Technology for tomorrows education

Technology is transforming the way students learn and educational institutions teach. The indisputable value to students of face to face time with a teacher remains and is now supplemented with extensive use of computers and, increasingly, online devices such as tablets. Online learning provides many benefits for students that include:

Personalisation, students have different learning needs and their own learning style and approach. Online learning content adapts to deliver a personalised learning experience. It can, for example vary the pace at which topics are moved on and how much repetition is used to reinforce learning. Adapting content delivery in this way means students can learn at their own pace.

Interactivity, by supplementing the familiar approach to absorbing information through lessons, tutorials and textbooks with online learning, students can connect and interact with their subject even more. Students familiar with technology in their day to day lives relate to a digital interactive experience and can benefit from participating in, for example communities and online learning support groups.

Engagement, well designed, virtual learning environments offer opportunities for students to actively acquire knowledge and immediately apply it which reinforces and drives understanding. Realistic foreign language speaking experience can be gained from online virtual tools that include simulations and role plays. Digital natives Children today view technology as a seamless part of the world around them they've been born into a connected, online world. They are digital natives and have a 21st century approach to learning and knowledge consumption. Recognising this, incorporating technology into the classroom environment can encourage the student learning experience and support pupils development. The curriculum defines the subjects and topics to be taught, but increasingly we see more flexibility in teaching approaches and lesson design. Teachers have more freedom to explore new teaching models and tools. Rosetta Stone research with language teachers in the US revealed that 75 per cent believe the effective implementation of technology is important to student success.1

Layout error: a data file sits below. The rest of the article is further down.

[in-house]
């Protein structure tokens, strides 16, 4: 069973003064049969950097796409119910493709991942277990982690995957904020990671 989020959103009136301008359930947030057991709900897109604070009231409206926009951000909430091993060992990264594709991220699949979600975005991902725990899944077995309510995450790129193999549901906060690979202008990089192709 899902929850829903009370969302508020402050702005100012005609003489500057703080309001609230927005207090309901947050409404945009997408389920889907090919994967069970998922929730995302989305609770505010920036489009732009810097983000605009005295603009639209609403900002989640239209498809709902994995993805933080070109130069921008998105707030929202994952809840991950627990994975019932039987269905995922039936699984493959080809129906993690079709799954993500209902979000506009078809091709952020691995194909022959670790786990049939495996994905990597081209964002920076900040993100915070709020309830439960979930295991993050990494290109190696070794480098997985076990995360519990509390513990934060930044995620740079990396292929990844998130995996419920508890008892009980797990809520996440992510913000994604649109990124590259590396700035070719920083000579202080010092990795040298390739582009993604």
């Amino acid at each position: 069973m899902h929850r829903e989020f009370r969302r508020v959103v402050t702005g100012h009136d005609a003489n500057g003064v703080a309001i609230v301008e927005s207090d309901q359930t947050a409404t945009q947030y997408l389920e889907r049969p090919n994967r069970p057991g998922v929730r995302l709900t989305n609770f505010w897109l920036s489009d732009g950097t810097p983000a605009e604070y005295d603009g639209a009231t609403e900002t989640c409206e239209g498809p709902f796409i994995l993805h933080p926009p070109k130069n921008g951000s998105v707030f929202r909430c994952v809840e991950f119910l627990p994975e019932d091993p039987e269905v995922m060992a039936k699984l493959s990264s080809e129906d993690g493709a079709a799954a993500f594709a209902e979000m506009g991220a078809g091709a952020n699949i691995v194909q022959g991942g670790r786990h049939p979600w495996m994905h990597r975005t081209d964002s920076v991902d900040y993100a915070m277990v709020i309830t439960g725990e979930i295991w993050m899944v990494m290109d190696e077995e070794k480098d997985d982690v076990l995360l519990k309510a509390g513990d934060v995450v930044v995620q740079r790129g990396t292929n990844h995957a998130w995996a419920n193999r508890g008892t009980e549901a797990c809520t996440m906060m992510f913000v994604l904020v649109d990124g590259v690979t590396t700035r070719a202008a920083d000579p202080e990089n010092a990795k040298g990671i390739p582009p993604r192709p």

Online learning, social media and mobile technologies are all set to inspire a change in the way children are taught. This generation uses smartphones, tablets and social networks to interact, consume, learn and create. Integrated technology in lesson design, together with excellent teaching skills, can serve to engage and enthuse students. Adaptive learning Students have different needs one size doesnt fit all - and learn at different rates. No more so than when it comes to learning languages, where some demonstrate a natural flair and others find they have to work at it.